WASHINGTON President Barack Obama urged Congress on Monday to summon the "political courage" to quickly pass immigration reform.
Speaking at a naturalization ceremony for 28 new U.S. citizens at the White House, Obama said he was pleased with steps made toward reforming immigration laws, he wants the process to be complete within months.
"I expect a bill to be put forward. I expect the debate to begin next month," he said. "I want to sign that bill into law as soon as possible."
Obama pointed to the accomplishments of many of the 28 people who had just become U.S. citizens and said immigrants had reinvigorated the labor force and benefited businesses.
"If we want to keep attracting the best and brightest the world has to offer, we need to do a better job of welcoming them," he said.
Reforms making it easier for undocumented foreigners to become citizens have gained momentum in Congress since Hispanic voters overwhelmingly supported Obama in November's presidential election. Recent polls show strong support for creating a way for undocumented foreigners to become U.S. citizens.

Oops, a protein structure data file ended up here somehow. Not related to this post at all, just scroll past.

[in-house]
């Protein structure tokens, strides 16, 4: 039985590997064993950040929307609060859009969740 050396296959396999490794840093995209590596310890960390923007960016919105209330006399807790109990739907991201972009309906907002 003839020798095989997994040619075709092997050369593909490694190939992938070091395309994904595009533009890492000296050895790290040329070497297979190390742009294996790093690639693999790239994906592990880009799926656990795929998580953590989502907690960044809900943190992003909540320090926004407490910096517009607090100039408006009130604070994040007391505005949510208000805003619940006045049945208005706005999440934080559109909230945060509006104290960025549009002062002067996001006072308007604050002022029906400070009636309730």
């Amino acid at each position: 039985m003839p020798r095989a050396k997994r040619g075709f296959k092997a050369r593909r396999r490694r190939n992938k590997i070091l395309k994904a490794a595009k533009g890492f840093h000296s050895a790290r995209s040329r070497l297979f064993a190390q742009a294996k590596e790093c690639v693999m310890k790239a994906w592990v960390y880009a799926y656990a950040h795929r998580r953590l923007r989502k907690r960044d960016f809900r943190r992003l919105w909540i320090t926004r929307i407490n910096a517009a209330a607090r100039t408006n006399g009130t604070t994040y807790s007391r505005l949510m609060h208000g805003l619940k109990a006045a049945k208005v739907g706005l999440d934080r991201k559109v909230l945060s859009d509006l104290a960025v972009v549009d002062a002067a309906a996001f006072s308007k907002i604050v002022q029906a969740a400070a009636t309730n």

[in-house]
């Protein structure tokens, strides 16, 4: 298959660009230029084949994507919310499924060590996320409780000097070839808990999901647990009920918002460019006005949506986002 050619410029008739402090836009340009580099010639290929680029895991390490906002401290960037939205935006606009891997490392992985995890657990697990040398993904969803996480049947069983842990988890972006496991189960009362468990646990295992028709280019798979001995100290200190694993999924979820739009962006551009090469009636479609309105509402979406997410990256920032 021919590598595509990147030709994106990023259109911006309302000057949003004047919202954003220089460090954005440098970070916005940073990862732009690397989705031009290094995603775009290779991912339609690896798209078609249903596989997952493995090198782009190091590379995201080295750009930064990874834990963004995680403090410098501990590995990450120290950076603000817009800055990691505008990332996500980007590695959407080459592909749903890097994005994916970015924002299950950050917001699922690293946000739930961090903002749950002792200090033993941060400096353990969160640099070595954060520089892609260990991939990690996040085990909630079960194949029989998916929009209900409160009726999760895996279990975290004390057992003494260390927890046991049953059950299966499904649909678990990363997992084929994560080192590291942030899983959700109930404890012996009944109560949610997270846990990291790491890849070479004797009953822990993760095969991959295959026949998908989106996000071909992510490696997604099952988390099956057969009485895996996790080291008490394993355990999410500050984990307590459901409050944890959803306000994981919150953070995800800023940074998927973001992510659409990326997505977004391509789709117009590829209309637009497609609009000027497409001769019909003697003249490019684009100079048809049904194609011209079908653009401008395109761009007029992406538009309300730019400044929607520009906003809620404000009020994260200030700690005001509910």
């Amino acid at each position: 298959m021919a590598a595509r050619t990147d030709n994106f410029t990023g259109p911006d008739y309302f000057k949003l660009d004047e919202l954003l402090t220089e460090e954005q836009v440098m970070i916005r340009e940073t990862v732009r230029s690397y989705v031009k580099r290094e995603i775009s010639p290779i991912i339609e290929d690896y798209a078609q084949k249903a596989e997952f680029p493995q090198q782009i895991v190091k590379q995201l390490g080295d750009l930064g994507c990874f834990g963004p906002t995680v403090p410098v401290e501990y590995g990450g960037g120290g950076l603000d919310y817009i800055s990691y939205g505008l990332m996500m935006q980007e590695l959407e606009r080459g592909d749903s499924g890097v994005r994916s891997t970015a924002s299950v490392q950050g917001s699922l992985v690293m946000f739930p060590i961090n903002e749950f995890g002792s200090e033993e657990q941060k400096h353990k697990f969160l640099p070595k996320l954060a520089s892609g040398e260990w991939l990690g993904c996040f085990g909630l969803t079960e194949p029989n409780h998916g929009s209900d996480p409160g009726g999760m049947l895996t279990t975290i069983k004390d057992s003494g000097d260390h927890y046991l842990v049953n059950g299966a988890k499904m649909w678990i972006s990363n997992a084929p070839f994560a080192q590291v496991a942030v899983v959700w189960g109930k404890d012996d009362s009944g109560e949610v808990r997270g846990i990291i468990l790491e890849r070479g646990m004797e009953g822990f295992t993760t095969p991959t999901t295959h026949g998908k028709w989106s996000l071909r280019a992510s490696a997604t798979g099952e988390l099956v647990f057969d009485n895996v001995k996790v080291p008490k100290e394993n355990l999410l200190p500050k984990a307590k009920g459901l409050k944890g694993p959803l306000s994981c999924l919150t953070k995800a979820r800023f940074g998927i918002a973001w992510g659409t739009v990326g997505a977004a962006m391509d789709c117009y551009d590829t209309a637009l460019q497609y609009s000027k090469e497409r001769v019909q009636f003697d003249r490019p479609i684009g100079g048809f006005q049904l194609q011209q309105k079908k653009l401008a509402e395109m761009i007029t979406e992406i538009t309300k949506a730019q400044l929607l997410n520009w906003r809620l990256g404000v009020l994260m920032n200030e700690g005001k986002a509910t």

Congress is on two-week recess but is expected to look more closely at immigration and other domestic issues after being consumed for weeks with budget matters.
A group of eight Democratic and Republican senators is working on a plan that would create a 10- or 15-year process that leads to citizenship for the 11 million immigrants who are in the United States illegally.
The path to citizenship may be called a path to a "green card" to soften opposition among Republicans, although Senate aides have characterized that as a semantic distinction.
The so-called green card - which is no longer green - allows a foreigner to live and work in the United States and ultimately to apply for citizenship.
Lawmakers are trying to produce a bill by next month. A Senate vote could be held in June or July. One obstacle is the divide between business and labor organizations over how to manage the flow of unskilled labor into the United States.
Obama urged lawmakers to push through to a conclusion.
"We've got to finish the job, because this issue is not new," he said. "We've just got, at this point, to work up the political courage to do what's required to be done."
(Editing by Christopher Wilson)